I read an interesting article in the May issue of my Romance Writers Report entitled, “Who Said Historical is Dead?” by Anabelle Bryant. It explored the rumors that historical romance is dead, a claim that the article’s author very firmly denied. She said it isn’t dead, rather it’s going through a transformation. One quote she cites by senior editor Esi Sogah at Kensington Books that supports this transformation caught my interest: “Watch for more romance set outside Europe, more romances with non-white main characters, and more heroes and heroines from varied class backgrounds.”
Bryant’s article got me thinking about my own reading and writing interests that have evolved throughout the years. Some of the first romances I ever read were by Jude Deveraux and Judith McNaught. These centered around medieval knights and the English aristocracy, and I devoured them. When Westerns ruled the romance market, I gobbled up novels by Jill Gregory and Patricia Gaffney until the market shifted yet again. Perhaps it’s simply my own perspective, but lately I’ve thought the world of romance publishing could use another shift. Or better yet, multiple shifts. I love reading about a handsome duke as much as the next girl, but I feel like the market is saturated with such heroes, and has been for a while now. There’s only so many variations of this story that can be repackaged before the staleness can’t be disguised anymore.
That brings me to my own writing and the sort of characters and settings that inspire me. Although Clingstone takes place during the American Civil War—admittedly, a setting that once saturated the romance market—my hero is deaf, and both he and the heroine inhabit the not-so-romantic working class. My hero is also the more nurturing parent figure toward the little boy in the story, whereas my heroine struggles with her maternal side, at least initially. As much as the romantic images of southern belles in gorgeous finery and soldiers in dashing uniforms appeal to my aesthetics, I’ve never been drawn to write about those types of characters. Mae and Creighton are imperfect characters inhabiting an imperfect world, and that’s what makes them interesting and authentic.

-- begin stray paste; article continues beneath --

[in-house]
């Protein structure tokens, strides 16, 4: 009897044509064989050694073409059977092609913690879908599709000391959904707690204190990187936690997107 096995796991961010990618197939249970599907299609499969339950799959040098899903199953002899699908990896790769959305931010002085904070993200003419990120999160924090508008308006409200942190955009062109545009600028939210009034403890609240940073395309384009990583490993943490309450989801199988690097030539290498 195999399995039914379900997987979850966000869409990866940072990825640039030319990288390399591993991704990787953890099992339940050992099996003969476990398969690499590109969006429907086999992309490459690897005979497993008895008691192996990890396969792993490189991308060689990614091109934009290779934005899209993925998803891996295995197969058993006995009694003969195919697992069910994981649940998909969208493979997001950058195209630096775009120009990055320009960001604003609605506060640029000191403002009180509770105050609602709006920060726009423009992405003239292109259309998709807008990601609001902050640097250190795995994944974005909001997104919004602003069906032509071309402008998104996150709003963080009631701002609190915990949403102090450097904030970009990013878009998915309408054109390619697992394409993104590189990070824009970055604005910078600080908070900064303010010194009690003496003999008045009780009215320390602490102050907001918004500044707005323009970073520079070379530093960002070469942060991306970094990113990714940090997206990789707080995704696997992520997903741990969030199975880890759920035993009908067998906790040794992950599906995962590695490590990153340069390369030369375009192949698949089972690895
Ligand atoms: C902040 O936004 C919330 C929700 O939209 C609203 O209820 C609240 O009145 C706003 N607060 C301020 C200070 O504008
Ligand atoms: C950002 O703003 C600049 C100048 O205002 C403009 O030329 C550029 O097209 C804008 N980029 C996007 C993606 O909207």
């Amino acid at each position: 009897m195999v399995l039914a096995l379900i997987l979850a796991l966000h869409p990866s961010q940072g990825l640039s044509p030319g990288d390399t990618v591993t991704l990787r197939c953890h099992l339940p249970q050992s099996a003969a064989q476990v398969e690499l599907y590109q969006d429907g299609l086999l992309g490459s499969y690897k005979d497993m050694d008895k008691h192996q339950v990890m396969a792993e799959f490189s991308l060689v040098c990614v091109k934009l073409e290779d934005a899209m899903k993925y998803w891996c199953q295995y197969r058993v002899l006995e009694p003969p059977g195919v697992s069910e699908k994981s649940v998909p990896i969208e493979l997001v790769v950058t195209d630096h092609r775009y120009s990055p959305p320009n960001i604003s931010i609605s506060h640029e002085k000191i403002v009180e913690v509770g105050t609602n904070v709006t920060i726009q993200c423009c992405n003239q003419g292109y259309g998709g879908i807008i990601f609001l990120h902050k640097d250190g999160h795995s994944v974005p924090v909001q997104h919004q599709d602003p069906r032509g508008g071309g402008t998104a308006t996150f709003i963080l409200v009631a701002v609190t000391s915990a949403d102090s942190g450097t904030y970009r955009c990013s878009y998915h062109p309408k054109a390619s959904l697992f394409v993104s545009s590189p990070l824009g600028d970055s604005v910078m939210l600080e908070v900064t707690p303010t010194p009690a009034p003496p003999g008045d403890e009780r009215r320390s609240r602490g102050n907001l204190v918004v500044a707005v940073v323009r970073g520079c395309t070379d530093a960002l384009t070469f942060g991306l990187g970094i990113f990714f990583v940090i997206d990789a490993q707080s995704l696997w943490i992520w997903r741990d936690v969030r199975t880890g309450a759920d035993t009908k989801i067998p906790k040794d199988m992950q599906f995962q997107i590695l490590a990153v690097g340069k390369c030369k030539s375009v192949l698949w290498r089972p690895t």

Historical romance is begging for a transformation, I agree. As a reader, I’ve always liked the underdogs. The stable boy secretly appealed to me so much more than the earl ever did. As an author, I’m now allowed to indulge in my own versions of happy-ever-after and what sort of characters get to populate them. If, like me, you prefer your heroes and heroines a little less flawless—dare I say, somewhat grubby and disheveled at times!—then I hope you’ll skip the nobleman the next time you need a little romance R & R, and instead make a move on the unshaven stable boy instead. After all, he might be a big pungent from mucking out stalls all day, but all that hard work builds great moral fiber.
Oh, and a strapping physique. We can’t forget that.